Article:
Startup vs. Corporate: Which culture suits you best?

Choosing the right workplace culture can make a world of difference to the work your deliver.

Work is work, and all workplaces are pretty much the same, right? Wrong! There is a vast difference between working for an early-stage, buzzy startup and working for an established, longstanding corporation. Of course, there are similarities between the two, and in recent years large companies have been adopting some of the traits that originated in startup culture. But behind the veneer of table tennis tables and free drinks, corporations still have some core differences. 

If you're at the start of your career and wondering what company culture is the best fit, here are some key features and benefits of each to help you decide on your path.

You'll fit into startup culture if...

1. You thrive in a fast-paced, ever-changing work environment

In startups, the work can differ from day-to-day, and your role and tasks can change entirely from one week to the next. The reason is that startups, especially early-stage startups, don't have fixed processes in place yet, and many things are being done for the first time. This fast-paced, dynamic environment can be extremely exciting and gives you plenty of opportunities to learn and challenge yourself. 

2. You run towards responsibility with open arms

At startups, you're encouraged to work independently and to manage your own time and tasks. In the early stages, startup team sizes are small, which means that you will have full responsibility for getting tasks finished and for deciding how they get done. If you perform well on your tasks, you can expect to be given even more responsibility and climb the ladder faster than you would in a corporate setting. If you love getting stuff done and are always ready to take more on, then you'll feel right at home in the startup culture.

3. Being proactive and committed is your default mode

If you're the kind of person who doesn't just wait to be told what to do, but instead uses your initiative to work out what needs to be done and then goes for it, then you'd prefer the startup culture. Startups are entrepreneurial at their core, and you should be proactive in the way that you solve problems and willing to do whatever it takes to meet deadlines and complete tasks, even if it means some extra hours at the office.

You'll feel at home in a corporate company if…

1. You value clear structures and responsibilities

There is a lot to be said for knowing exactly what the expectations are for your role and if you're meeting them. In a corporate company, you are usually filling a pre-existing role, meaning that the tasks and responsibilities are defined and set. You will know what you have to do and the timeframe you are expected to do it in. For many people, this predictability and structure can help to greatly minimize the stress that comes with workplace ambiguity, which is why they prefer working for big companies.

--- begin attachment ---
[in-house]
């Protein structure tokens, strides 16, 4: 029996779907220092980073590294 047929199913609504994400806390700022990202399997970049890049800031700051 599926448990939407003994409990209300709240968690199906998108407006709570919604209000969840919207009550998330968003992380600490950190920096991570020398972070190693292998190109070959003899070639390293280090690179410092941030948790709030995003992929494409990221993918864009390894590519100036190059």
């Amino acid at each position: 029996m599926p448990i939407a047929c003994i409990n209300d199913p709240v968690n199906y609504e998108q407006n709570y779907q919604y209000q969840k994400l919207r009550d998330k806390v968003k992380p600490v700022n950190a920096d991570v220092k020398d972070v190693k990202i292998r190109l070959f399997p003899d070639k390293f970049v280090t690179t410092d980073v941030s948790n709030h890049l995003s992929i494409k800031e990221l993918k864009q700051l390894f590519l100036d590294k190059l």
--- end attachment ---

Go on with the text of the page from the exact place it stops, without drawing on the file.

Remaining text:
2. You like tangible compensation

At a corporate company, the perks can be more concrete than at a startup. Benefits like paid holidays and pension packages are standard, and the working hours will be more stable and reliable. You might be able to wear whatever you want when working in a startup, and the Friday office parties might be legendary, but the security of a pension plan and being able to take time off when you need it is hard to pass on.

3. You want to feel the impact of brand value

If you're at the early stages of your career, then the added value of having a well-known corporate name on your CV will be of great benefit. The reputation of the companies you have worked for matters, and when the names are recognizable, they will open doors and help your career in the future. Startups have a high failure rate, so very often, working at one will not add any brand value to your CV, and if they crash and burn, it can even have a detrimental effect.

As with any list, this one isn't definitive, and there are many exceptions to these rules. A lot of corporates have teams and divisions within them that operate more like startups, and some later-stage startups can offer more stability and structure while retaining their startup ethos. Both of these options are good compromises. As with any big decisions, do your research to understand the environment you are entering and see if it is one you feel you will fit into 

Marco Eylert
Co-Founder | TalentSpace

Marco's a co-founder at TalentSpace, and he previously worked at McKinsey & Company, Roland Berger and Credit Suisse. He graduated from Bocconi University and Johns Hopkins SAIS, where he was a scholar of the Haniel Foundation and the Studienstiftung des deutschen Volkes.

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